Farm power key to future UK energy supply
UK farms could be a major player in a shift towards a resilient, low-carbon energy system, according to an important report launched today by the Farm Power coalition.
UK farms could be a major player in a shift towards a resilient, low-carbon energy system, according to an important report launched today by the Farm Power coalition. The coalition, which is made up of a growing number of farming bodies, businesses and NGOs, are today calling on policymakers and other key stakeholders, including supermarkets, to support the vision.
The research carried out by sustainability non-profit Forum for the Future, which leads the coalition, and Nottingham Trent University, found there was at least 10GW of untapped resource across UK farms – equivalent to more than three times the installed capacity of the proposed new nuclear power plant at Hinkley Point C.
Deploying renewable energy installations to generate power can complement food production, increase jobs and economic growth for farmers and surrounding communities, and help biodiversity, land and water management and other ecosystem services.
The findings evidence the coalition's founding belief that UK farms and rural communities could become significant contributors to the energy system by 2020 if a number of removable obstacles are tackled.
Chief among them are getting reliable access to grid connections and supportive planning. Removing these barriers will require a system-wide approach and the support of key decision makers from central Government to Ofgem and the UK's six distribution network operators.
The research shows that farmers could be key to localising our energy supply and helping close the loop between supply and demand at a community level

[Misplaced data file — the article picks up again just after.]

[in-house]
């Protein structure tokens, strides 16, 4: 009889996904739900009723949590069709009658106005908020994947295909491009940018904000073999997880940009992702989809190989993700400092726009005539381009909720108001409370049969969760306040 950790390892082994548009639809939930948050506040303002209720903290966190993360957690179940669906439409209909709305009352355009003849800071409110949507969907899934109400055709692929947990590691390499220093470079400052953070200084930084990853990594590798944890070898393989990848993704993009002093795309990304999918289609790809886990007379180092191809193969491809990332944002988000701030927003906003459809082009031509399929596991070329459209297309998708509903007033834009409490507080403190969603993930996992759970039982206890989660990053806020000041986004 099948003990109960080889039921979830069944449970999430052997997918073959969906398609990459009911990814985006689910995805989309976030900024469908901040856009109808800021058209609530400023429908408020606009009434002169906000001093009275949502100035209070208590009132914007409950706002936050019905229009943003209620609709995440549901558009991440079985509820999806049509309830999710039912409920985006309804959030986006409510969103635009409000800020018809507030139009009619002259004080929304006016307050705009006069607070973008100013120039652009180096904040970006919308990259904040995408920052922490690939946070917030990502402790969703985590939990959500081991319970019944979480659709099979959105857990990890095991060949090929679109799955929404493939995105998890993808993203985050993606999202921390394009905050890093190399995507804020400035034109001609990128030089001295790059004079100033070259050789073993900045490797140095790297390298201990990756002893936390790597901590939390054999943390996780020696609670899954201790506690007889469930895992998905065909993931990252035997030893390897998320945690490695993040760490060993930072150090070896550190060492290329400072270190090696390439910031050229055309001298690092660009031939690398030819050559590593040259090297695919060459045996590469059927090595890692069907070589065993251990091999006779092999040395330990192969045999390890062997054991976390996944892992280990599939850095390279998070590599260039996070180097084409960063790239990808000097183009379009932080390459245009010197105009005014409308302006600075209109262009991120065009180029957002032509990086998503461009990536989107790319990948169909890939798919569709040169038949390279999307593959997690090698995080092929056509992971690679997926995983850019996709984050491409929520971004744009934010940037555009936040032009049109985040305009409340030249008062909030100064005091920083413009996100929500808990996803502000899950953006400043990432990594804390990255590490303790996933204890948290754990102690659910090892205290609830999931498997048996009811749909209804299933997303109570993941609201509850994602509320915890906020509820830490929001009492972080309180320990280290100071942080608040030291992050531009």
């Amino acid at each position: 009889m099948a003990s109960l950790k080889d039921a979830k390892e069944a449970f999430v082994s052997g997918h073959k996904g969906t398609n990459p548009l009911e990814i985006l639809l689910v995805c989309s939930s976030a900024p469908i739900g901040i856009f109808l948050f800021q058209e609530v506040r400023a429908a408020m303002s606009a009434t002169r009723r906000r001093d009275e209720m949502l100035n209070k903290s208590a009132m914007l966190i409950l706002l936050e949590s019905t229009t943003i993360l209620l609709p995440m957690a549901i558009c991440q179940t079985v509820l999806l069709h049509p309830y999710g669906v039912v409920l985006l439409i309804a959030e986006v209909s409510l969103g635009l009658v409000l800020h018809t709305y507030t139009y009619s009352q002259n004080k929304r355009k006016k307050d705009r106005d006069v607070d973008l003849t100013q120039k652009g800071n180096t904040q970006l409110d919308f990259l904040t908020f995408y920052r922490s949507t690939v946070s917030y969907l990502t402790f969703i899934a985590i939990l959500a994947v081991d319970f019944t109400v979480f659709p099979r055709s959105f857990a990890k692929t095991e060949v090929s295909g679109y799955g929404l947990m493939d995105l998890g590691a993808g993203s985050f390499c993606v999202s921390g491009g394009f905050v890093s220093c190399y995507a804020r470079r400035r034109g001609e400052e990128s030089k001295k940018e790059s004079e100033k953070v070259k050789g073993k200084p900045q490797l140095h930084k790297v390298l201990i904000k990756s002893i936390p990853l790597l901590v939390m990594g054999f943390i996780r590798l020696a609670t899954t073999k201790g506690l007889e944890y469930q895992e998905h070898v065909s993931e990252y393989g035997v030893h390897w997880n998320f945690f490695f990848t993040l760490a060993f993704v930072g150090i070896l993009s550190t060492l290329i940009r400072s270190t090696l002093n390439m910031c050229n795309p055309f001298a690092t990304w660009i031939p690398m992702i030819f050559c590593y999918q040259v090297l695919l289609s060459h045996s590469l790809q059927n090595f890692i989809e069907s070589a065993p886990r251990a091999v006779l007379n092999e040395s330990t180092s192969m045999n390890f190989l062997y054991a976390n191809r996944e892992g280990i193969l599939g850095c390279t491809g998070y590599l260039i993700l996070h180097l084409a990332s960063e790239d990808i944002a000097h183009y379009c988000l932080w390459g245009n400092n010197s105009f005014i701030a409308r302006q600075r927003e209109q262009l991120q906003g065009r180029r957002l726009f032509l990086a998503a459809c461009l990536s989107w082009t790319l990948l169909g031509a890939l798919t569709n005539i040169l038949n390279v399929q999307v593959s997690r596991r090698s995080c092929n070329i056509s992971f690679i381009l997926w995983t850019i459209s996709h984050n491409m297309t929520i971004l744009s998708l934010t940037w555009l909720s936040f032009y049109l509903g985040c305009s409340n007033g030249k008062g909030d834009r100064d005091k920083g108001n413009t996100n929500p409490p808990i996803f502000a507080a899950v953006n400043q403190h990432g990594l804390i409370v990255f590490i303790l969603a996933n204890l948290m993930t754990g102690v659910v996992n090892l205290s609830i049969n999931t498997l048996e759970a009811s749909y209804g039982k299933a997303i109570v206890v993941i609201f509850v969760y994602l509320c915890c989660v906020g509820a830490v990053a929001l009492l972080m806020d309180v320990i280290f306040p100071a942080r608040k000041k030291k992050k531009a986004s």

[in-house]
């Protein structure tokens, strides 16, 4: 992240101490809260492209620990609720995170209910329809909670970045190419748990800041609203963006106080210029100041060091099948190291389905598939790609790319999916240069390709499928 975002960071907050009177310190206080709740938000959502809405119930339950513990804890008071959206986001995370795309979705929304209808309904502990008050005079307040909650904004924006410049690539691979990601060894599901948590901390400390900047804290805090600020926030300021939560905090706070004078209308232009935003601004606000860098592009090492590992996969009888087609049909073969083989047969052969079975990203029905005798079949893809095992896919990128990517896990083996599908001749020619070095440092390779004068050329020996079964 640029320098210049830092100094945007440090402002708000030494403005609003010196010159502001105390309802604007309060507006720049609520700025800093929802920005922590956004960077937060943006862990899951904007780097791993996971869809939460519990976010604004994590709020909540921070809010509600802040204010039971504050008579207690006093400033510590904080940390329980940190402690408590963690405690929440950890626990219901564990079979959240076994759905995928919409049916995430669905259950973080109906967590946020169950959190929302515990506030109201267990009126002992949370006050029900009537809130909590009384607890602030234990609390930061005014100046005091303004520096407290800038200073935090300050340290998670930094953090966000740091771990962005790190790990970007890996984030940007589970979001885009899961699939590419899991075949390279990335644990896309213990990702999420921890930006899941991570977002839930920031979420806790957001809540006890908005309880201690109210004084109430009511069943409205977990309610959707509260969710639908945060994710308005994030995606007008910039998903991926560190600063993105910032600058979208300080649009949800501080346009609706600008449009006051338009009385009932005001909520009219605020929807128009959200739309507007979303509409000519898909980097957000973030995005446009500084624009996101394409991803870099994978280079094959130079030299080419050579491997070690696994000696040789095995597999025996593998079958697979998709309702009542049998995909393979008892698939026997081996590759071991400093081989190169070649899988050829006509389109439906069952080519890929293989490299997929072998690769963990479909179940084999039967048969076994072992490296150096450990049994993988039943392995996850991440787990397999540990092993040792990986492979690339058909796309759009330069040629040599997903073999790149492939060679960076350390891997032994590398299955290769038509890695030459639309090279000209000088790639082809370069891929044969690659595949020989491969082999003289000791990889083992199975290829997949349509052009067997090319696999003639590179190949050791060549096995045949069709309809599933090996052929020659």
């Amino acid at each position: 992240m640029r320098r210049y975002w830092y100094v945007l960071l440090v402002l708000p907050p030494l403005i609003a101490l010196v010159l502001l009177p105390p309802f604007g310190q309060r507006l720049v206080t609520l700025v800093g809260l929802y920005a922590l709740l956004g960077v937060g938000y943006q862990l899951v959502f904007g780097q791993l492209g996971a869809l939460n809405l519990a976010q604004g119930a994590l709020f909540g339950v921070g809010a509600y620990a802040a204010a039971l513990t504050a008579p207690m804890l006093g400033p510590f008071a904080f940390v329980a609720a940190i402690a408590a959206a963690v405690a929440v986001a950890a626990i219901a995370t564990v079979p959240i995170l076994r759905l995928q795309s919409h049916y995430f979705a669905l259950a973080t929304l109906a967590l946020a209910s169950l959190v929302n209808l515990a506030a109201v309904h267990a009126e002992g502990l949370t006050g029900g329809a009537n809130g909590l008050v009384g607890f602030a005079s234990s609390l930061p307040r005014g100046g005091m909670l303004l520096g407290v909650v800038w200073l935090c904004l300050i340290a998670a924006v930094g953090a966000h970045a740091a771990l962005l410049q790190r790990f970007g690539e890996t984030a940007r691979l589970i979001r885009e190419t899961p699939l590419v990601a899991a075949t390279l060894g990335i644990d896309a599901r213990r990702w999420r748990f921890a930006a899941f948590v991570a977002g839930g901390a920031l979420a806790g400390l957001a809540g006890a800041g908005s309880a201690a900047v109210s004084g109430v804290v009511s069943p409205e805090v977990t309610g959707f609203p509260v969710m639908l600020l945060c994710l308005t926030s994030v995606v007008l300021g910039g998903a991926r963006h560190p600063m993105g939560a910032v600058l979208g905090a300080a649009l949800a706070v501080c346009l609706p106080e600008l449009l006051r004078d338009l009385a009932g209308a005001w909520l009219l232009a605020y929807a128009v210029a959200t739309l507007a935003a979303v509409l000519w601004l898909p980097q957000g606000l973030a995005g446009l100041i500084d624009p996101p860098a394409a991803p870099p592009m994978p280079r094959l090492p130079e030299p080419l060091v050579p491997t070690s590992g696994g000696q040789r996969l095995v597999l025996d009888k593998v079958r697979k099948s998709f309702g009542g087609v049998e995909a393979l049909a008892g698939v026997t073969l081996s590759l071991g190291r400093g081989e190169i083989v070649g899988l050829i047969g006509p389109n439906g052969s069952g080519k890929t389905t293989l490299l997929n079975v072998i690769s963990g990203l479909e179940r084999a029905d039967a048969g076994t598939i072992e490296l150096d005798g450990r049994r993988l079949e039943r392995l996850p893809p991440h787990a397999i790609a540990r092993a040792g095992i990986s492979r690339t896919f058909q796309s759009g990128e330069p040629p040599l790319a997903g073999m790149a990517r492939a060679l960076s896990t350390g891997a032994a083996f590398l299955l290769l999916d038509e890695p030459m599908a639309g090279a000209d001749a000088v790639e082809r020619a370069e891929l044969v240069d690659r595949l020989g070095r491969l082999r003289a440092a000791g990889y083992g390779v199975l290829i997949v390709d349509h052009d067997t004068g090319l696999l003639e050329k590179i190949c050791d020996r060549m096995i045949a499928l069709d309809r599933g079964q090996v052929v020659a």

Julia Davies, NTU's School of Animal, Rural and Environmental Sciences
Supermarkets need to build on the work they are already doing with farmers by committing to buying home-grown energy, and in doing so, sending out a strong message of their backing for farm-based energy generation to policymakers, their customers and suppliers, and the energy industry.
There are issues surrounding the inconsistency and accessibility of relevant information available to help farmers and rural communities quickly find the solutions that work best for them. To tackle this, a year-long communications campaign is being launched by Farm Power co-founder Farmers Weekly.
Neil Hughes, Head of Technology, National Grid, said: "This is a great initiative we are delighted to support. Farms and rural communities can make a significant contribution to the sustainable energy mix but we need to collaborate to make it happen. We'll share our insights into the energy system, the merits of various technology options and the policy landscape to help farmers and rural communities to make the right choices."
Dr Jonathan Scurlock, Chief Adviser, Renewable Energy and Climate Change, National Farmers' Union, said: "The NFU strongly endorses farm diversification into renewable energy, for export as well as for self-supply, where it supports profitable farming and underpins traditional agricultural production. We recognise that low-carbon energy production can actually enhance our national food security for only a modest land take, and the additional returns from renewables make farm businesses more resilient and better able to manage volatility in both the weather and in farm prices."
Iain Watt, project lead at Forum for the Future, said: "Our research shows that it's easy to quickly find at least 10GW of unmet potential across British farms, but that it's also pretty easy to get up to 20GW, too – especially if we embrace ground-based solar.
"Either way, 10GW is a huge figure, and would go a long way to helping the UK meet its renewable energy targets. The fact that this potential can be met in a manner that complements food production – livestock and poultry production can happily co-exist with ground-based solar and / or farm-scale wind, and energy production can also provide space for the pollinators upon which much food production depends – provides all the justification politicians should need to embrace the farm power revolution."
Our research shows that it's easy to quickly find at least 10GW of unmet potential across British farms.
Iain Watt, project lead at Forum for the Future